Ben Wheatley’s A Field in England (2013) is a British historical (although revisionist) thriller shot entirely in black-and-white and set during the mid-17th century English Civil War. The film is a gumbo concoction odyssey that breaks free of the historical thriller genre through the use of experimental film techniques: mixing humour, horror and hallucination, with a dissonant kaleidoscopic audio score—an homage to 60s psychedelia. Having seen Sightseers (2012) last year at TIFF, and Kill List (2011) before, seeing A Field in England at TIFF this year I was expecting Wheatley’s usual brand of gruesome violence through fairly straightforward storytelling. A Field in England, based on a screenplay by Wheatley’s wife, Amy Jump, defied most of these expectations, sans the gruesome violence and typical Wheatley noir-humour. Before the screening, Wheatley warned us of the experimental film trip we were embarking on, disclaiming that there would be gratuitous violence, some very long shots, and a penis.
There were all of those things and more. The plot (or anti-plot) of the film places five men together in a field—the film is shot in a single outdoor location—through the alchemy of circumstance. Taking place in 1648, the film tells of a group of deserters who left the battlefront and end up together in an overgrown field. Whitehead, the alchemist’s assistant, escapes his cruel commander, and together with the deserters, Cutler Jacob and Friend, they go in search of a nearby tavern. Along the way they are taken hostage by the imposing O’Neil who forces the other men to escort him on his peculiar search for buried treasure. After the men unknowingly banquet on magic mushrooms picked in the field they helix into a psychedelic nightmare of delusion that consumes the rest of the tale.
Similar to Wheatley’s other films is his use of the English countryside as his canvas. In the talkback after the screening, Wheatley described how his other films have a lineage beginning with the English Civil War. Different from other Wheatley films is the single location setting, the particularly long shots, and the overall cinematographic mushroom-trip. The drug-induced experience is achieved through the texture of the black-and-white images with facial close-ups and sharpened eyes, strobe effects, mirrored images, music video-like slow-motion shots, custom lenses fitted to the camera, and a clever use of Tableaux vivants (living stills, like paintings). In the talkback, Wheatley emphasized his desire to use pre-film techniques to set the period, inspired by Tableaux vivants, paintings, pamphlets, and woodcuttings. The sound was every bit as experimental as the cinematography, crafted using diegetic and non-diegetic sound, and warped folk instrumentation to once again emulate the experience of being on drugs.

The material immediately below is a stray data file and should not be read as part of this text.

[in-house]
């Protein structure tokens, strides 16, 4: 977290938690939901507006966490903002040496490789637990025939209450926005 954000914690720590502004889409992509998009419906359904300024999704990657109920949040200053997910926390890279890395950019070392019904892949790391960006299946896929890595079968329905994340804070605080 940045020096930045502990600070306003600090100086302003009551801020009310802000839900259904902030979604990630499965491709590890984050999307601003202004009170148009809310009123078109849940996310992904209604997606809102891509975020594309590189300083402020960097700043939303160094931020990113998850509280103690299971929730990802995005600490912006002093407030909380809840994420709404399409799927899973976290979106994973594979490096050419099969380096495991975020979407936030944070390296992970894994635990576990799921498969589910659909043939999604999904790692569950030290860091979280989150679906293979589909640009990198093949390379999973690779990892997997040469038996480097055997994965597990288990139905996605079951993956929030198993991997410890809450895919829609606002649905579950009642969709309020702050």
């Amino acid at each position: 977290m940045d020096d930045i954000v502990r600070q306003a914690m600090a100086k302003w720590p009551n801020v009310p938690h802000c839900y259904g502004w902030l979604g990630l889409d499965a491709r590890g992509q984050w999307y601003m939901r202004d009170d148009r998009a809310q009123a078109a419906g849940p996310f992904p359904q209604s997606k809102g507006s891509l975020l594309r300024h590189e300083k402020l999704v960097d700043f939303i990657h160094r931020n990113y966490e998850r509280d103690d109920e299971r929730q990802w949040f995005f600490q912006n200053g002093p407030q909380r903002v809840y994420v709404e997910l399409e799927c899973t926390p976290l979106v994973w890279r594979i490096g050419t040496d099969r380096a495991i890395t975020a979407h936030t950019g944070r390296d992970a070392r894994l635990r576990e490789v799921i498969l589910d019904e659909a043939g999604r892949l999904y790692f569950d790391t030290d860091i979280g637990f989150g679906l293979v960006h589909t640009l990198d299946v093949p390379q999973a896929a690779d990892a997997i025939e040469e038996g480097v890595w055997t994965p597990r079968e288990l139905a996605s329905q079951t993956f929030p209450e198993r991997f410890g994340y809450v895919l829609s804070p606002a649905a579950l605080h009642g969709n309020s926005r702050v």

Hardly a film for mainstream audiences, the challenge is to give yourself over to the mind-altering monochrome nightmare and, as O’Neil says, “open up and let the devil in.” A Field in England is a visceral experience, and one that will likely poorly translate onto the small screen. It is an impressive experimental film with a small budget of £300, 000. Wheatley’s next picture will be the American-made film, Freakshift, a creature film with a $15 million budget. Get your mushrooms while they’re still locally grown in an English field.
*Photo of Ben Wheatley during the talkback at TIFF by Paul Watkins.